This is one of a series of blogs on problem solving, creative thinking and creativity to support a number of public and in-house training courses on the subject with regards to strategy and business development. Please let me know (firstname.lastname@example.org) if you would like further details of half and full day workshops or services to design and facilitate sessions.
Anyone who has attended one of my training sessions will know that I positively encourage doodling. I think doodling is good! In fact, I think it’s great. Most people think that this is reverse psychology in that by promoting it, people will avoid doing it! I am a compulsive doodler which is why I often divert my energy into the generally more acceptable activity of copious note-taking.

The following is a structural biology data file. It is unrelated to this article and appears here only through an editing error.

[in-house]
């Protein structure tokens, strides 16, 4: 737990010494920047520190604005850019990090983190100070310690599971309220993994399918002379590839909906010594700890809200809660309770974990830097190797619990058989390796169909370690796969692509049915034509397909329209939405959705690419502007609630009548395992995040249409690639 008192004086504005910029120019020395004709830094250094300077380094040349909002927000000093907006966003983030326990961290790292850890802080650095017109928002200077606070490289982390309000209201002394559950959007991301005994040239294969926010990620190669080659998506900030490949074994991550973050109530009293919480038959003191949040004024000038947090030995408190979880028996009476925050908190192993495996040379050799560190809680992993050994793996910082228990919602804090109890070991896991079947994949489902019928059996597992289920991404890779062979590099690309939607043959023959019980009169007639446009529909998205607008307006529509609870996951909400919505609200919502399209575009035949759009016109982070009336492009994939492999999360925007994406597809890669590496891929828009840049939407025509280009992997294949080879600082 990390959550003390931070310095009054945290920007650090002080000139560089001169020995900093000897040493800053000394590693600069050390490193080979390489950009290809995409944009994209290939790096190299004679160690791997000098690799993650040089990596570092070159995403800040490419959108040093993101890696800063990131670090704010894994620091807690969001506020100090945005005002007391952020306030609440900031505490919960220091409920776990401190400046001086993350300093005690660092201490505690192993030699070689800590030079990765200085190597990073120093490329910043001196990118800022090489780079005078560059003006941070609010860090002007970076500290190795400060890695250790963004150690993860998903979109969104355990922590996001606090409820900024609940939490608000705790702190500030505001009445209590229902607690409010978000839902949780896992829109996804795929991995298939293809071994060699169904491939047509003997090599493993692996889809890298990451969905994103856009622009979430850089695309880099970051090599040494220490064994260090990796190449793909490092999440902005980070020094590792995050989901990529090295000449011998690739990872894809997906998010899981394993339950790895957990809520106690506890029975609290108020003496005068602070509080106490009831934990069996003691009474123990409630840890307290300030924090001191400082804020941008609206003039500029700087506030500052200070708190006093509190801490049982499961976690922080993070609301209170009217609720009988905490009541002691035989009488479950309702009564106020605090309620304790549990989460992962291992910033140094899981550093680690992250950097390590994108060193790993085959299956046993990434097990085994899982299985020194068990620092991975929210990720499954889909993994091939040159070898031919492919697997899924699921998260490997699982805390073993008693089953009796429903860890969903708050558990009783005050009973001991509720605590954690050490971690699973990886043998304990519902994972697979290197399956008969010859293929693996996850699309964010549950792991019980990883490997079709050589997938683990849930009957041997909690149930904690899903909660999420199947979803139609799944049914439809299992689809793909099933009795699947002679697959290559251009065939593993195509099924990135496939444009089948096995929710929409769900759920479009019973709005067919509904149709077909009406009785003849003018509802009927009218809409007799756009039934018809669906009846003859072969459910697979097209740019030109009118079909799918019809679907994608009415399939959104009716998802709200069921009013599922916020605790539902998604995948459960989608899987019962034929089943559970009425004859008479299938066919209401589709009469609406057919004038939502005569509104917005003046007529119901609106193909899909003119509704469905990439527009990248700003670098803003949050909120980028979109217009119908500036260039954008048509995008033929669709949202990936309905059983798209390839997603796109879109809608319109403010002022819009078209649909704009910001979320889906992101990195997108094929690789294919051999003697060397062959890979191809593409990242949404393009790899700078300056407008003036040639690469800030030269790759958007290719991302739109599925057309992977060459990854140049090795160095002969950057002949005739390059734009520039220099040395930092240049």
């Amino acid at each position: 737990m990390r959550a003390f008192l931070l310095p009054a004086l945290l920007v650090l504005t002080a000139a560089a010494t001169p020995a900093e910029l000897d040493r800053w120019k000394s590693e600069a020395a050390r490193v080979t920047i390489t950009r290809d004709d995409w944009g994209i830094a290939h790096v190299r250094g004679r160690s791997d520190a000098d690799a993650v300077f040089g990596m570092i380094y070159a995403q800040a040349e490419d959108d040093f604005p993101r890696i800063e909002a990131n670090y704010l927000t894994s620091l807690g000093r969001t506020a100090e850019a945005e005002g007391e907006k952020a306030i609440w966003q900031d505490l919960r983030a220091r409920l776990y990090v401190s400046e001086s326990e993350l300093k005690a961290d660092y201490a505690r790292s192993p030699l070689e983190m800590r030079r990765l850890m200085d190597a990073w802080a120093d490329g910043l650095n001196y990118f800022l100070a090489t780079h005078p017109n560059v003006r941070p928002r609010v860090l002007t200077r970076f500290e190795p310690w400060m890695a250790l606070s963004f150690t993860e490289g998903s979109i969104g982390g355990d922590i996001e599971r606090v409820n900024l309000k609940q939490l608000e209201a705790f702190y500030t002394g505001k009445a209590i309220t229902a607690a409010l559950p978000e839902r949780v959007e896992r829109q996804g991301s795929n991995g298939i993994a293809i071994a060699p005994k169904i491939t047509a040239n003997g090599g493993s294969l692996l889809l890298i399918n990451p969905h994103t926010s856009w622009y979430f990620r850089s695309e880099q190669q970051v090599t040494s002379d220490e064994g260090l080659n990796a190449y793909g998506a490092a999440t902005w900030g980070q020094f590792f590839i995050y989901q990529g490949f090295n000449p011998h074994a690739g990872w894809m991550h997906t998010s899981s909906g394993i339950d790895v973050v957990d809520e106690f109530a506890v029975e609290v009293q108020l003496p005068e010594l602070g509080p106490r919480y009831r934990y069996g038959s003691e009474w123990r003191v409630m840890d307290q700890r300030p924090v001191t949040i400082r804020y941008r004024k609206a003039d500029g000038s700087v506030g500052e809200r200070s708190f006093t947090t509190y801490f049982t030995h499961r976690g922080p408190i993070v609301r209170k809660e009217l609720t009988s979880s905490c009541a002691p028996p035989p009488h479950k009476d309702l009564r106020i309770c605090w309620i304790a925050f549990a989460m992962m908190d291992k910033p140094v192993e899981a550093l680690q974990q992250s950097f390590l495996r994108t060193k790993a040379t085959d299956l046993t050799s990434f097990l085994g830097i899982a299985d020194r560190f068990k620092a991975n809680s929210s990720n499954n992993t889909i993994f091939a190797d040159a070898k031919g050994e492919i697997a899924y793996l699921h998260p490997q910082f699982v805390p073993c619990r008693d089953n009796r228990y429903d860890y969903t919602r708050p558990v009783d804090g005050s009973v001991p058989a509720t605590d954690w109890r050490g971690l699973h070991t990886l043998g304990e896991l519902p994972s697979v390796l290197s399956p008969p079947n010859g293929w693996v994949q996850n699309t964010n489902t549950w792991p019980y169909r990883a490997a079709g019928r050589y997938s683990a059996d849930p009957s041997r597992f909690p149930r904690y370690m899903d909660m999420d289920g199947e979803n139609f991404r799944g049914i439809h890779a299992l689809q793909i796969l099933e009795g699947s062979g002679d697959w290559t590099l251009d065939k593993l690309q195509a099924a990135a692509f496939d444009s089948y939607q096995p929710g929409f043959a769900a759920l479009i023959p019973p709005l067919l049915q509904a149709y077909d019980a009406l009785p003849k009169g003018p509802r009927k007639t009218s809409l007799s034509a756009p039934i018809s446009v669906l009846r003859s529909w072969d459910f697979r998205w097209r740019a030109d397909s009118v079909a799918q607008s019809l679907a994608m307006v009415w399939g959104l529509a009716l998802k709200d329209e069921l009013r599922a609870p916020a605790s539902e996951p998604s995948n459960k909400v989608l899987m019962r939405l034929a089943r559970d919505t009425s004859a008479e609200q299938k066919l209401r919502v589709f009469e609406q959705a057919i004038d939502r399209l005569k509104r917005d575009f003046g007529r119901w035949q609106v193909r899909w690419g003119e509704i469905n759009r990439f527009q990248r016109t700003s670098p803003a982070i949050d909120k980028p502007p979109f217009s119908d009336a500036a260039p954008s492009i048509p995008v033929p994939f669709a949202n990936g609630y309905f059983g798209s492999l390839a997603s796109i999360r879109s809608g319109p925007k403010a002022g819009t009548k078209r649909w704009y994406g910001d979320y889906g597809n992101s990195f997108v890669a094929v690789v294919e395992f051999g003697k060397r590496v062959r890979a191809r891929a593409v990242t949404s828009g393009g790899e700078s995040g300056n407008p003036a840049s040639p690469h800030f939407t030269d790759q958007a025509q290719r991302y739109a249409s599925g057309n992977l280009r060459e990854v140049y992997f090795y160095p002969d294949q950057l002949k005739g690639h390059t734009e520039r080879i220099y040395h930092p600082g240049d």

However, I was delighted to see recent evidence that doodling is actually a constructive activity which underpins the argument for its value. Doodling increases attention, so doodlers retain more information than those who don’t doodle. It appears that doodling replaces daydreaming which does lead to forgetting.
In creative thinking, doodling helps you move away from purely verbal thinking to use images and colours and visualisation which can support breakthrough thinking.
I’ve also noticed an increase in doodling videos to liven up otherwise text-based web sites.
Earlier blogs (see, for example, http://kimtasso.com/creativity-5-books-creativity/ ) make suggestions for further reading to improve your drawing ability – and not just to make your doodles more attractive.